Impaired Axonal Regeneration in Diabetes. Perspective on the Underlying Mechanism from In Vivo and In Vitro Experimental Studies
- 1Diabetic Neuropathy Project, Department of Sensory and Motor Systems, Tokyo Metropolitan Institute of Medical Science, Tokyo, Japan
- 2Department of Pathology and Molecular Medicine, Hirosaki University Graduate School of Medicine, Hirosaki, Japan
- 3TechnoMaster Co. Ltd., Yokohama, Japan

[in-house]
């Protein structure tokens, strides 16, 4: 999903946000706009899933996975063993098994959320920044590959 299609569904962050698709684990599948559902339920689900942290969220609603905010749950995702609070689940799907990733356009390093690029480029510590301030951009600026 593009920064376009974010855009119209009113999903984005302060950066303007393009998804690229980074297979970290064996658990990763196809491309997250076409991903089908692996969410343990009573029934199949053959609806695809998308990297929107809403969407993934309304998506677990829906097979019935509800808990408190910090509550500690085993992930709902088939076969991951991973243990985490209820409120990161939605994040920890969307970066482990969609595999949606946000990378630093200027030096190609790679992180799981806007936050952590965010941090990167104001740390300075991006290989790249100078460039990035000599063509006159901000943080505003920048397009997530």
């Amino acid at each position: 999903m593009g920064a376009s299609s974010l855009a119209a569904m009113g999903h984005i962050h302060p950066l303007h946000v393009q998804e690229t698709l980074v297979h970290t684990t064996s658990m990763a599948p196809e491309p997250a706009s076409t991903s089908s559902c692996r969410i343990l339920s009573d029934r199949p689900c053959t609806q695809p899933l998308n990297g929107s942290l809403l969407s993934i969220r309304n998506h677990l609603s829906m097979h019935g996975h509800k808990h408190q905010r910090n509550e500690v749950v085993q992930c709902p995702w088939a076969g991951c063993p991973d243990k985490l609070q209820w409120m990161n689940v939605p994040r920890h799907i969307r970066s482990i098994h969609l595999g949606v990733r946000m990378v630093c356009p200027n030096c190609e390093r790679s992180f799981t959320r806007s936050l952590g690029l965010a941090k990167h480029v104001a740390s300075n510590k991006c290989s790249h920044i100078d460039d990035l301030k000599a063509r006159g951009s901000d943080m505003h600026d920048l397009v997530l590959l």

Axonal regeneration after peripheral nerve injury is impaired in diabetes, but its precise mechanisms have not been elucidated. In this paper, we summarize the progress of research on altered axonal regeneration in animal models of diabetes and cultured nerve tissues exposed to hyperglycemia. Impaired nerve regeneration in animal diabetes can be attributed to dysfunction of neurons and Schwann cells, unfavorable stromal environment supportive of regenerating axons, and alterations of target tissues receptive to reinnervation. In particular, there are a number of factors such as enhanced activity of the negative regulators of axonal regeneration (e.g., phosphatase and tensin homolog deleted on chromosome 10 and Rho/Rho kinase), delayed Wallerian degeneration, alterations of the extracellular matrix components, enhanced binding of advanced glycation endproducts (AGEs) with the receptor for AGE, and delayed muscle reinnervation that can be obstacles to functional recovery after an axonal injury. It is also noteworthy that we and others have observed excessive neurite outgrowth from peripheral sensory ganglion explants from streptozotocin (STZ)-diabetic mice in culture and enhanced regeneration of small nerve fibers after sciatic nerve injury in STZ-induced diabetic rats. The excess of abortive neurite outgrowth may lead to misconnections of axons and target organs, which may interfere with appropriate target reinnervation and functional repair. Amelioration of perturbed nerve regeneration may be crucial for the future management of diabetic neuropathy.